Year-end forecasts are worthless. Here’s why.

by user

This column should squash, once and for all, any lingering hopes you may have that year-ahead forecasts are worth paying attention to.

I had thought that my arguments two weeks ago would have done the trick. I pointed out then that almost all forecasts are wrong, and not just by a little bit, either. And on the rare occasion when an analyst in a given December happens to make an accurate year-ahead forecast, he is no more likely to be right the subsequent December than other analysts whose forecasts the previous year were wrong.

Evidently, however, some of you continue to search for a clairvoyant genius on Wall Street whose forecasts are far more right than wrong. So let me now try a different argument: Even if, contrary to all evidence, such a genius existed, and you were fortunate enough to get his forecasts, you most likely still wouldn’t be able to use his insights to beat the market.

Consider research conducted by MIT accounting professor Chloe L. Xie. She analyzed the investment performance between 2011 and 2015 of a group of Ukrainian hackers who gained access to the servers of the major newswire firms that companies use to distribute their earnings report press releases (such as BusinessWire, PR Newswire (now part of Cision), and Marketwired (now part of GlobalNewswire)). The hackers therefore were able to find out in advance which companies would be reporting earnings that were better or worse than the analyst consensus. Over this several-year period they executed more than a thousand trades based on their advanced insight.

You’d think that these hackers would have made a killing, but you’d be wrong, according to Professor Xie. Sometimes their trades were very profitable, but not always. Overall, she found, they “performed poorly.”

Another study is perhaps even more damning. Entitled “Can executives predict how firm news affects stock price?,” the study was conducted by Darren Bernard, an accounting professor at the University of Washington; Elsa Juliani, a professor of accounting and control at INSEAD, the French business school; and Alistair Lawrence, an accounting professor at the London Business School.

The professors conducted a survey of more than 650 executives of U.S. publicly traded companies, asking them to predict how the price of their companies’ stock would react to soon-to-be-released earnings. The survey was conducted under nondisclosure agreements and assurances of anonymity.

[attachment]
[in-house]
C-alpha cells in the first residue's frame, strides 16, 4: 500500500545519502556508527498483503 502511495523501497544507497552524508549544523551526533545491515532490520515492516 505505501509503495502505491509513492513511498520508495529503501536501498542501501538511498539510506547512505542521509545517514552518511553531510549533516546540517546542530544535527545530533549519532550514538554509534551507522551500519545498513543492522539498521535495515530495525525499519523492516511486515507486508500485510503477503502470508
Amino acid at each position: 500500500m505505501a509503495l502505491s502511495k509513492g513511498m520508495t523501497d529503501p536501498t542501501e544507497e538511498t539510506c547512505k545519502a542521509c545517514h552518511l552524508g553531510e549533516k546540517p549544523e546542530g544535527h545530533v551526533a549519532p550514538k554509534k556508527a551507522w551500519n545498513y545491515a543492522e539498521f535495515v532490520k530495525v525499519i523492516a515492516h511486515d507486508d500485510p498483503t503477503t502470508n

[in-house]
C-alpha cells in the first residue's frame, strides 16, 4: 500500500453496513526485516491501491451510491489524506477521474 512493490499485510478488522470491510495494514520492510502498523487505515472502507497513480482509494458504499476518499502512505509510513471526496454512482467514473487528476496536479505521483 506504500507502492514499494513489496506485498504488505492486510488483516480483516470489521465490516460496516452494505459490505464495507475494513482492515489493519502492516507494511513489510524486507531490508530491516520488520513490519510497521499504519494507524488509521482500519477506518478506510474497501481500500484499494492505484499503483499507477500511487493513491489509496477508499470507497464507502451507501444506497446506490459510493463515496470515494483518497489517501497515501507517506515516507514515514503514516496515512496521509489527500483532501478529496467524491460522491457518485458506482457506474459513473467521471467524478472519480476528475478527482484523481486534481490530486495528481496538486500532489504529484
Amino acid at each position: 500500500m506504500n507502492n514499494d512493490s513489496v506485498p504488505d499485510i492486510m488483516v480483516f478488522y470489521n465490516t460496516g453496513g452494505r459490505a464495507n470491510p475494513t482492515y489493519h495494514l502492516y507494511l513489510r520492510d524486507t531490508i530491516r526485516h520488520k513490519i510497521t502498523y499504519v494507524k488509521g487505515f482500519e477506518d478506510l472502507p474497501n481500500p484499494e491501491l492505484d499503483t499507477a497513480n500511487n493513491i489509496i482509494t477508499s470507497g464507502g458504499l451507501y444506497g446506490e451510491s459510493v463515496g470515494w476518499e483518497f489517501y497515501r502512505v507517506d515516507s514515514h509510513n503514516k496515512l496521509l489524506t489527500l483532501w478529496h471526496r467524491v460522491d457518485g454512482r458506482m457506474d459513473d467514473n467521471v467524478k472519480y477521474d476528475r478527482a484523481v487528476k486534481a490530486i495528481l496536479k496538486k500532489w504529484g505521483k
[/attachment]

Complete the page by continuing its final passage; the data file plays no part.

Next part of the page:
Upon comparing the executives’ predictions to what actually happened to their companies’ stock prices, the professors found:

  • “Executives incorrectly predict the direction of the stock return one-third of the time, and expectations are about six to 7 percentage points (i.e., 600 to 700 basis points) different from realized returns, on average.”

  • “Executives’ expectations are more accurate than mechanical prediction models based on factors such as earnings and sales surprises about 50% of the time—no better than chance—and more accurate than a model predicting zero returns only 59% of the time.”

These results (summarized in the accompanying chart) are incredible, since the executives know a lot more about their companies than what is included in their PR-spun earnings news releases. And yet their predictions still were accurate only slightly more than what you’d expect on the basis of pure chance.

Macro forecasts

Many analysts’ forecasts of the upcoming year focus on macroeconomic developments rather than individual stocks. Perhaps analysts have a better track record when it comes to forecasting them?


Consider a study conducted a couple of years ago by Vincent Deluard, Director of Global Macro Strategy at StoneX Financial. He calculated the investment performance of a hypothetical investor who knew, in advance and with pinpoint accuracy, how much the GDP would grow in the future. He did this by assuming this investor would be fully invested in stocks if future GDP growth was higher than what it was in the then-current quarter, and otherwise 100% in cash.

Deluard found that this hypothetical advance knowledge was worth surprisingly little, if anything at all.

  • In one simulation, Deluard assumed a hypothetical investor knew one quarter in advance what the final GDP growth rate would be for that quarter. That entails a lot of clairvoyance, of course, since the government’s initial estimate of a given quarter’s growth isn’t available until well after it’s over—and we have to wait even longer for the final number. Even so, according to Deluard’s calculations, this investor would have lagged a buy and hold by 1.0 annualized percentage points from 1948 through early 2018.

  • In a second simulation, Deluard assumed that the hypothetical investor had much greater clairvoyance, being able to predict what the final GDP number would be four quarters in advance. He found that this hypothetical investor would have performed only slightly better—beating the S&P 500

    by less than 1 annualized percentage point. That is a surprisingly small reward for being a perfect forecaster. In fact, Deluard found, this investor would have done better simply using the 200-day moving average to switch between stocks and cash.

The bottom line? You should assume that year-end forecasts are worthless. Not only are they wrong far more often than not, you probably couldn’t beat the market even if those forecasts were right.

Mark Hulbert is a regular contributor to MarketWatch. His Hulbert Ratings tracks investment newsletters that pay a flat fee to be audited. He can be reached at

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